Great picture from Ladakh by watchsmart.
I just read that 29% of MPs in India have criminal charges. Some have been convicted once, but in India you can keep serving as long as the case is under appeal. Sri Lanka doesn’t have similar RTI or disclosure laws, but off the top of my head I can name one Minister charged with murder in India (Douglas Devananda) and one that should be charged for a recent shoot out (Duminda Silva).
In India as here, politics can sink to the lowest common denominator fast – violence and thuggery:
Members of the current Parliament (29 percent) are facing serious criminal charges including murder, arson, rape, kidnapping, dacoity and illegal possession of arms. In the current Bihar legislature, the ratio is 44 percent and in the recently elected West Bengal Assembly, it is 35.1 percent. (Tehelka)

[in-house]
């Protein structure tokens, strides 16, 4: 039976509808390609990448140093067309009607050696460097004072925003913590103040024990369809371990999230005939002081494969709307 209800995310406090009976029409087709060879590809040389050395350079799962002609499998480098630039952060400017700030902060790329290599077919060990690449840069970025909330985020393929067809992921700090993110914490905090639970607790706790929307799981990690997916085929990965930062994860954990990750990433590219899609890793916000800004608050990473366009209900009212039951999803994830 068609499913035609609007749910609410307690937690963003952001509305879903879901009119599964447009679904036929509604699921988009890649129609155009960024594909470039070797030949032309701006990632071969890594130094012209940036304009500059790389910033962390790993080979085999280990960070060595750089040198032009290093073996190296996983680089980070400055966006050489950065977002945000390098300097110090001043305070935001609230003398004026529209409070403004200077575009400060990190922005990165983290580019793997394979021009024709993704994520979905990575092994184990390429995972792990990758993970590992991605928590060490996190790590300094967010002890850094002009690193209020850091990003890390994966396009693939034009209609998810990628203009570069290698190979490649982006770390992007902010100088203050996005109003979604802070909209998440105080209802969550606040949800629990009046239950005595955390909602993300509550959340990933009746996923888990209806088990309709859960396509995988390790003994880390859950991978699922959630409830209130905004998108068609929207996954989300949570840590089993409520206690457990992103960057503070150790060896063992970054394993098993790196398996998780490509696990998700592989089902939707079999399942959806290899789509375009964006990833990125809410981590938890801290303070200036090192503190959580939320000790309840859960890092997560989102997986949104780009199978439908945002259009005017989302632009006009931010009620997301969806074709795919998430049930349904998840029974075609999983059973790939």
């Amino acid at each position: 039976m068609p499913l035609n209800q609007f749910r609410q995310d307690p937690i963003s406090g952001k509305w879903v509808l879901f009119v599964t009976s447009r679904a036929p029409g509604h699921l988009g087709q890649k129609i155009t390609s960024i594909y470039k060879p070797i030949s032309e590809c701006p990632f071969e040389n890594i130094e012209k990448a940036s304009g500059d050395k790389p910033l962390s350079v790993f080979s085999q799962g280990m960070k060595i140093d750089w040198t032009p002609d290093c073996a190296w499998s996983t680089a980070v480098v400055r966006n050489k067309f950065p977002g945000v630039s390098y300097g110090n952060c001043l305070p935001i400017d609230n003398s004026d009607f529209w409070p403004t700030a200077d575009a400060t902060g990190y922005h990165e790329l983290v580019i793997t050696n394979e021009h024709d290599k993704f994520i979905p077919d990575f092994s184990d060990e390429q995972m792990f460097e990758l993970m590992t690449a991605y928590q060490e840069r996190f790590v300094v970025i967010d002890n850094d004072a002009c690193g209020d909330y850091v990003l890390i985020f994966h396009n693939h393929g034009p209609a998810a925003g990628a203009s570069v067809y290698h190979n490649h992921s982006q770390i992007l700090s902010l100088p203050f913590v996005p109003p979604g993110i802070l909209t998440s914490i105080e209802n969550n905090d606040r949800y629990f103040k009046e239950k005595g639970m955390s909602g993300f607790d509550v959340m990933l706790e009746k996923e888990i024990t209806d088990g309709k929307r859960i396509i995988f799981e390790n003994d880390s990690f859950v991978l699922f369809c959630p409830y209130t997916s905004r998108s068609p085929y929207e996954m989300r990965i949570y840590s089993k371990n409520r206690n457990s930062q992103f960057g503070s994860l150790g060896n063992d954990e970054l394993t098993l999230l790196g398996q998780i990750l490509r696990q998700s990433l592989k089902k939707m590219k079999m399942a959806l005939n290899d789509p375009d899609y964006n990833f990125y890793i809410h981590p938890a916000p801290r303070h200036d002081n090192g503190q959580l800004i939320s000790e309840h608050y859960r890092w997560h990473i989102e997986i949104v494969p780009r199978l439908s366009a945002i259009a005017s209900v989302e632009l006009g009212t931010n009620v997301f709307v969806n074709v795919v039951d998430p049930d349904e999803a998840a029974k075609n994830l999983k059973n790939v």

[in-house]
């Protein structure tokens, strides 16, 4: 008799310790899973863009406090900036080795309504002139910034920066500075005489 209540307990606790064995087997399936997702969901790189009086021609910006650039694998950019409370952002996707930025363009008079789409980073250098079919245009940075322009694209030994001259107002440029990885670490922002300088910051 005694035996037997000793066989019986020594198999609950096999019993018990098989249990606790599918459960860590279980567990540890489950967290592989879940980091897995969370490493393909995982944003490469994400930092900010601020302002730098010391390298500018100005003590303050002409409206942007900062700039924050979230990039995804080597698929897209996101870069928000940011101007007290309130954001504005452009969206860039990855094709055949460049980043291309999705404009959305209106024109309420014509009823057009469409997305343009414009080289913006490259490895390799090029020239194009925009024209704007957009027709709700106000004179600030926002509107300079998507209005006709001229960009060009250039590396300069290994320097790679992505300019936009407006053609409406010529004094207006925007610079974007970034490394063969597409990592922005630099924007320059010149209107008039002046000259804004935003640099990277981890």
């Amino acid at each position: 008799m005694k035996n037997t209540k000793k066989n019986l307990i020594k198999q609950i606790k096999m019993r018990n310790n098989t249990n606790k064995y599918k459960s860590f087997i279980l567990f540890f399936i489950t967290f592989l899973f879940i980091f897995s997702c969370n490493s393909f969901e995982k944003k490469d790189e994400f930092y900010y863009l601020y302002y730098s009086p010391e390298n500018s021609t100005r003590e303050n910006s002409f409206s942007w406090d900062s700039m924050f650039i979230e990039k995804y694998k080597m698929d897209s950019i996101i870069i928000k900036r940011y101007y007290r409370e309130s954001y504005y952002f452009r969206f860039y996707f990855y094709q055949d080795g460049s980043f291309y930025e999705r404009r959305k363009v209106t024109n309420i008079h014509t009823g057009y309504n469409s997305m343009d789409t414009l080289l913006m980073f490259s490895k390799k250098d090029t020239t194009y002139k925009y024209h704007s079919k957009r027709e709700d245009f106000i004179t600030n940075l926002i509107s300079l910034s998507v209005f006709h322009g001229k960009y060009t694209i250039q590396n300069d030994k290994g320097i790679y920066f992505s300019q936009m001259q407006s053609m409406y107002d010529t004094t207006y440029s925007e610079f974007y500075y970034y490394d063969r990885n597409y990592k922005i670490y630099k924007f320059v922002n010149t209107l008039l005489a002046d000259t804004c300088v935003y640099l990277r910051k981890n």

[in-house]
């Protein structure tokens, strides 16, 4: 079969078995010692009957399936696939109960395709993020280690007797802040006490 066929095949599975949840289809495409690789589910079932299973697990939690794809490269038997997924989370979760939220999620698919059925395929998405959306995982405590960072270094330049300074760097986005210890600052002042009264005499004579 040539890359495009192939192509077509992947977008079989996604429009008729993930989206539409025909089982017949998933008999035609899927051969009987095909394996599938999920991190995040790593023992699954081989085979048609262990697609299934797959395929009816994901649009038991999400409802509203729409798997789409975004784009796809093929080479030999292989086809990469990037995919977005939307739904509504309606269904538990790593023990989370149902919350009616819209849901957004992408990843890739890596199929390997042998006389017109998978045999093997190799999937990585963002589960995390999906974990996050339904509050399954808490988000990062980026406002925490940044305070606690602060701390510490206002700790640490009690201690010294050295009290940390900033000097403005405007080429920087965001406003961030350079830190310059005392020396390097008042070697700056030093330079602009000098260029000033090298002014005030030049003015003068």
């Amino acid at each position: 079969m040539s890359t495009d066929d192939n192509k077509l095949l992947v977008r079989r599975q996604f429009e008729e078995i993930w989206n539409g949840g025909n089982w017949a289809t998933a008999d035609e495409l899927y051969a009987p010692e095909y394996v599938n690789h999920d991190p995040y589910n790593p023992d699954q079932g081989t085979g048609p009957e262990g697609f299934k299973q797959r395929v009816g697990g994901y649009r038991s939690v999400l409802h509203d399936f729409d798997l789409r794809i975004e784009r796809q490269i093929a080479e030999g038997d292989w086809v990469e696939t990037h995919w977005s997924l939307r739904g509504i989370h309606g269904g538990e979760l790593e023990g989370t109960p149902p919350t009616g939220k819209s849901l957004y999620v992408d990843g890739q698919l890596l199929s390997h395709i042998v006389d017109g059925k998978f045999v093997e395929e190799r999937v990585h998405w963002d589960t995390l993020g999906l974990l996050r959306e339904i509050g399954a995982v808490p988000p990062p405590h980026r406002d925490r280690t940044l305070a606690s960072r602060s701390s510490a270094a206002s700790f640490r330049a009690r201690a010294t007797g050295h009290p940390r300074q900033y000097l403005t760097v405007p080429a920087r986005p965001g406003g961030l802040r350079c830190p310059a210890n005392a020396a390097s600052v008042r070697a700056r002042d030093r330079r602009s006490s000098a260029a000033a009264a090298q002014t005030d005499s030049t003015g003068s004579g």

The Daily Beast also reported similar numbers in 2009:
The disclosures seemed to have little impact on the 2004 election: 128 of the 543 winners had faced criminal charges, including 84 cases of murder, 17 cases of robbery and 28 cases of theft and extortion. Many face multiple criminal counts—including one M.P. who faces 17 separate murder charges—and no major party is beyond reproach. Because the disclosure requirement is new, it’s impossible to plot a trend line, but most experts say the situation is deteriorating. “The general opinion is that the influence of criminals in politics is steadily increasing,” says Himanshu Jha of the National Social Watch Coalition.
Indian law bars convicted criminals, not alleged criminals, from running for office, but a loophole allows even convicts to continue in politics as long as the case is under appeal. In India, that can mean 25 or 30 years, the course of an entire career. (Daily Beast)
Politics generally evolves from Kings, to lords, to merchants, to mafia, and then eventually down to the people. The hope is that South Asian politicians will one day be actually convicted for criminality, and have the dignity to resign even at the hint. That, or course, requires pressure from voters and citizens and, I think, a serious upgrade to modern democracy.